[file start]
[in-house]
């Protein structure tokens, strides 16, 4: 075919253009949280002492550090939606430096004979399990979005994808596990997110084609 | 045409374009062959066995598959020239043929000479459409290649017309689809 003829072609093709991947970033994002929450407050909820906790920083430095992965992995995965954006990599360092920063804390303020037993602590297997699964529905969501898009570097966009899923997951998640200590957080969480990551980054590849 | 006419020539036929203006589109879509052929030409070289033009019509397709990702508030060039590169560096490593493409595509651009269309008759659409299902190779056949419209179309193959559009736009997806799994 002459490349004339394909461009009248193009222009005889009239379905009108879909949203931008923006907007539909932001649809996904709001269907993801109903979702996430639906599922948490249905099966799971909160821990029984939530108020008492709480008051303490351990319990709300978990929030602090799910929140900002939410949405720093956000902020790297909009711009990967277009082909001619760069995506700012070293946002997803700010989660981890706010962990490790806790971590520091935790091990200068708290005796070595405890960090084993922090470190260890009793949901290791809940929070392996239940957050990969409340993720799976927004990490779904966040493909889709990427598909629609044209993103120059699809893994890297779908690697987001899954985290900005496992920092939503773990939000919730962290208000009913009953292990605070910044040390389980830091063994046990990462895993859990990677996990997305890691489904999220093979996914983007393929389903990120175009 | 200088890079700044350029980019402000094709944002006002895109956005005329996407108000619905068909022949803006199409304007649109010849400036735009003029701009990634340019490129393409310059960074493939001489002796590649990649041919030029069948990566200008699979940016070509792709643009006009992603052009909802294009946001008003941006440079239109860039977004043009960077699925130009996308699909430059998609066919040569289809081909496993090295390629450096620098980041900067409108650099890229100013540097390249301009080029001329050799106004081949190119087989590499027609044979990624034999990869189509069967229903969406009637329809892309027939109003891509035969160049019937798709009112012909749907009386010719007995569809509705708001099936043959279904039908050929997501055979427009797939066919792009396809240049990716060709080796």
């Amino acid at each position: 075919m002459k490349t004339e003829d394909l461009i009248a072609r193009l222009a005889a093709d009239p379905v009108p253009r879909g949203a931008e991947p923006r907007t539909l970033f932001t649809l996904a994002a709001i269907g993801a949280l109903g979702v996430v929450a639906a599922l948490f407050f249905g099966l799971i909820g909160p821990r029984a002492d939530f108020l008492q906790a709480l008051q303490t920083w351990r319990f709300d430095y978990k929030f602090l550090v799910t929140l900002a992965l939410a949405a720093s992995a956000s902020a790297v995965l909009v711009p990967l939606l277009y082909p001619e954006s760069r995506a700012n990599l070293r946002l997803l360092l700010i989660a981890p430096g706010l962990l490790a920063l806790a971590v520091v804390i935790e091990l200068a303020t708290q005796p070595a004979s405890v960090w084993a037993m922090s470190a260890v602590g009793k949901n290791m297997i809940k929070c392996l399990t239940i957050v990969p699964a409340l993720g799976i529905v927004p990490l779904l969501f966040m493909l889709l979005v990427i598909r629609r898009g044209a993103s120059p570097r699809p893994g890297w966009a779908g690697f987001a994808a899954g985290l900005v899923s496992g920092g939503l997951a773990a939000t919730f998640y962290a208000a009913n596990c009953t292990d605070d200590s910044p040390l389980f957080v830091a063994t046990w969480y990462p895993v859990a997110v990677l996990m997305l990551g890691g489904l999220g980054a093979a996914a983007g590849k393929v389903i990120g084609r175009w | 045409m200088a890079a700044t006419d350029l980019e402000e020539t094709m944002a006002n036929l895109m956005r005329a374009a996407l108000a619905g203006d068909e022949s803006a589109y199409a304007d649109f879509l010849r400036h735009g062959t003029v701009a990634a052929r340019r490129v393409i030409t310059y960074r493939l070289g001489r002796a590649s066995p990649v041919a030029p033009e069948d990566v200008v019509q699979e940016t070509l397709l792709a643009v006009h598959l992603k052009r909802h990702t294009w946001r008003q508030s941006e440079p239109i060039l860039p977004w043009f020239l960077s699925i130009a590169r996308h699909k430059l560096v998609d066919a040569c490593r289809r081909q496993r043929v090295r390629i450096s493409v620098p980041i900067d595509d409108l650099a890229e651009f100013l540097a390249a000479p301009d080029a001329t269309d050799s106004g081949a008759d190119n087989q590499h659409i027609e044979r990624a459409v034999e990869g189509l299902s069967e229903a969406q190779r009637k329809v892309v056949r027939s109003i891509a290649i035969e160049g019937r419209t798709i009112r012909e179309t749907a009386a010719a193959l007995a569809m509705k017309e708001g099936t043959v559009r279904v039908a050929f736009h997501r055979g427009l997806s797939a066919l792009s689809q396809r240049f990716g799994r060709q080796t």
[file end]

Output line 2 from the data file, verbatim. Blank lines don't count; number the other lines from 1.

């Protein structure tokens, strides 16, 4: 075919253009949280002492550090939606430096004979399990979005994808596990997110084609 | 045409374009062959066995598959020239043929000479459409290649017309689809 003829072609093709991947970033994002929450407050909820906790920083430095992965992995995965954006990599360092920063804390303020037993602590297997699964529905969501898009570097966009899923997951998640200590957080969480990551980054590849 | 006419020539036929203006589109879509052929030409070289033009019509397709990702508030060039590169560096490593493409595509651009269309008759659409299902190779056949419209179309193959559009736009997806799994 002459490349004339394909461009009248193009222009005889009239379905009108879909949203931008923006907007539909932001649809996904709001269907993801109903979702996430639906599922948490249905099966799971909160821990029984939530108020008492709480008051303490351990319990709300978990929030602090799910929140900002939410949405720093956000902020790297909009711009990967277009082909001619760069995506700012070293946002997803700010989660981890706010962990490790806790971590520091935790091990200068708290005796070595405890960090084993922090470190260890009793949901290791809940929070392996239940957050990969409340993720799976927004990490779904966040493909889709990427598909629609044209993103120059699809893994890297779908690697987001899954985290900005496992920092939503773990939000919730962290208000009913009953292990605070910044040390389980830091063994046990990462895993859990990677996990997305890691489904999220093979996914983007393929389903990120175009 | 200088890079700044350029980019402000094709944002006002895109956005005329996407108000619905068909022949803006199409304007649109010849400036735009003029701009990634340019490129393409310059960074493939001489002796590649990649041919030029069948990566200008699979940016070509792709643009006009992603052009909802294009946001008003941006440079239109860039977004043009960077699925130009996308699909430059998609066919040569289809081909496993090295390629450096620098980041900067409108650099890229100013540097390249301009080029001329050799106004081949190119087989590499027609044979990624034999990869189509069967229903969406009637329809892309027939109003891509035969160049019937798709009112012909749907009386010719007995569809509705708001099936043959279904039908050929997501055979427009797939066919792009396809240049990716060709080796």